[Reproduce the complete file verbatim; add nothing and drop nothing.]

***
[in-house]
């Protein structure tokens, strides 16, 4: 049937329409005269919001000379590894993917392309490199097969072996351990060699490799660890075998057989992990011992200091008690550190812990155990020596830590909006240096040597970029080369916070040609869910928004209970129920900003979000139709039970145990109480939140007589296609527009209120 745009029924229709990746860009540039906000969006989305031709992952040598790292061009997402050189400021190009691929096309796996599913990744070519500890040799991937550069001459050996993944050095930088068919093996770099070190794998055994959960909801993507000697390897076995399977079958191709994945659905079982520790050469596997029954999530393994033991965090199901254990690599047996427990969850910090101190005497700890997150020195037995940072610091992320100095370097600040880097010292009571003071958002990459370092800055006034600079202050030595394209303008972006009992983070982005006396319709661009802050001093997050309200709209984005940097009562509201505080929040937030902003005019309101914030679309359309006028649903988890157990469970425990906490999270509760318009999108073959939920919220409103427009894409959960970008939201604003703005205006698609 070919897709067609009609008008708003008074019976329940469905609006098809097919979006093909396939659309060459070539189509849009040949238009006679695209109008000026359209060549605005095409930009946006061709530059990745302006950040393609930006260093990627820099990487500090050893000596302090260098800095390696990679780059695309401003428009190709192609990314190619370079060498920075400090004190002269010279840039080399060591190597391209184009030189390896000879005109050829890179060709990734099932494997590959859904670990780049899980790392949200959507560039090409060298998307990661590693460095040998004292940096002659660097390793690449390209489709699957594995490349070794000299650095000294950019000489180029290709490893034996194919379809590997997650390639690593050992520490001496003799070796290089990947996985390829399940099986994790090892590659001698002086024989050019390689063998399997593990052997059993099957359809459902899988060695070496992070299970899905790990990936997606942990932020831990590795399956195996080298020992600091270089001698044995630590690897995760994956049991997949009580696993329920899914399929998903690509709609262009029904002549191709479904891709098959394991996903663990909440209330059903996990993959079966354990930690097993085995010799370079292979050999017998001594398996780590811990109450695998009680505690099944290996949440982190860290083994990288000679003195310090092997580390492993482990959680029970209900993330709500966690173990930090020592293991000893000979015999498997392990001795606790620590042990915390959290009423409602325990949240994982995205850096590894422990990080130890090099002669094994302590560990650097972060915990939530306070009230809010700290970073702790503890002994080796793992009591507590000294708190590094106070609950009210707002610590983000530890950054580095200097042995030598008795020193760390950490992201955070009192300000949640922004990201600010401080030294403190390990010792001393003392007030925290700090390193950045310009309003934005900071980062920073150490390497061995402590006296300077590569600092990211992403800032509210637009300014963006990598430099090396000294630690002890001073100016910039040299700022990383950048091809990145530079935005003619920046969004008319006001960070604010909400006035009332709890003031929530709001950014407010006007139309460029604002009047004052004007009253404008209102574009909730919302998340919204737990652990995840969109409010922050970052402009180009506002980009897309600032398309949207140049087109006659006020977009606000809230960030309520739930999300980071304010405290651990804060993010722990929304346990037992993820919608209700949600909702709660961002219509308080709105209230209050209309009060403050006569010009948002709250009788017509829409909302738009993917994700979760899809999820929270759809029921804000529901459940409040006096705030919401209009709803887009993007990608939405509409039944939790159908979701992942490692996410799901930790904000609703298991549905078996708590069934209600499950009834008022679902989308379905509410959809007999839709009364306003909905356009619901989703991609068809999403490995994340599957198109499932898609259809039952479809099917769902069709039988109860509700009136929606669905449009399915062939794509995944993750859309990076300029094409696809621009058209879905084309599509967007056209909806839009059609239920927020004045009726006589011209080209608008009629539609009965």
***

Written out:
[in-house]
């Protein structure tokens, strides 16, 4: 049937329409005269919001000379590894993917392309490199097969072996351990060699490799660890075998057989992990011992200091008690550190812990155990020596830590909006240096040597970029080369916070040609869910928004209970129920900003979000139709039970145990109480939140007589296609527009209120 745009029924229709990746860009540039906000969006989305031709992952040598790292061009997402050189400021190009691929096309796996599913990744070519500890040799991937550069001459050996993944050095930088068919093996770099070190794998055994959960909801993507000697390897076995399977079958191709994945659905079982520790050469596997029954999530393994033991965090199901254990690599047996427990969850910090101190005497700890997150020195037995940072610091992320100095370097600040880097010292009571003071958002990459370092800055006034600079202050030595394209303008972006009992983070982005006396319709661009802050001093997050309200709209984005940097009562509201505080929040937030902003005019309101914030679309359309006028649903988890157990469970425990906490999270509760318009999108073959939920919220409103427009894409959960970008939201604003703005205006698609 070919897709067609009609008008708003008074019976329940469905609006098809097919979006093909396939659309060459070539189509849009040949238009006679695209109008000026359209060549605005095409930009946006061709530059990745302006950040393609930006260093990627820099990487500090050893000596302090260098800095390696990679780059695309401003428009190709192609990314190619370079060498920075400090004190002269010279840039080399060591190597391209184009030189390896000879005109050829890179060709990734099932494997590959859904670990780049899980790392949200959507560039090409060298998307990661590693460095040998004292940096002659660097390793690449390209489709699957594995490349070794000299650095000294950019000489180029290709490893034996194919379809590997997650390639690593050992520490001496003799070796290089990947996985390829399940099986994790090892590659001698002086024989050019390689063998399997593990052997059993099957359809459902899988060695070496992070299970899905790990990936997606942990932020831990590795399956195996080298020992600091270089001698044995630590690897995760994956049991997949009580696993329920899914399929998903690509709609262009029904002549191709479904891709098959394991996903663990909440209330059903996990993959079966354990930690097993085995010799370079292979050999017998001594398996780590811990109450695998009680505690099944290996949440982190860290083994990288000679003195310090092997580390492993482990959680029970209900993330709500966690173990930090020592293991000893000979015999498997392990001795606790620590042990915390959290009423409602325990949240994982995205850096590894422990990080130890090099002669094994302590560990650097972060915990939530306070009230809010700290970073702790503890002994080796793992009591507590000294708190590094106070609950009210707002610590983000530890950054580095200097042995030598008795020193760390950490992201955070009192300000949640922004990201600010401080030294403190390990010792001393003392007030925290700090390193950045310009309003934005900071980062920073150490390497061995402590006296300077590569600092990211992403800032509210637009300014963006990598430099090396000294630690002890001073100016910039040299700022990383950048091809990145530079935005003619920046969004008319006001960070604010909400006035009332709890003031929530709001950014407010006007139309460029604002009047004052004007009253404008209102574009909730919302998340919204737990652990995840969109409010922050970052402009180009506002980009897309600032398309949207140049087109006659006020977009606000809230960030309520739930999300980071304010405290651990804060993010722990929304346990037992993820919608209700949600909702709660961002219509308080709105209230209050209309009060403050006569010009948002709250009788017509829409909302738009993917994700979760899809999820929270759809029921804000529901459940409040006096705030919401209009709803887009993007990608939405509409039944939790159908979701992942490692996410799901930790904000609703298991549905078996708590069934209600499950009834008022679902989308379905509410959809007999839709009364306003909905356009619901989703991609068809999403490995994340599957198109499932898609259809039952479809099917769902069709039988109860509700009136929606669905449009399915062939794509995944993750859309990076300029094409696809621009058209879905084309599509967007056209909806839009059609239920927020004045009726006589011209080209608008009629539609009965």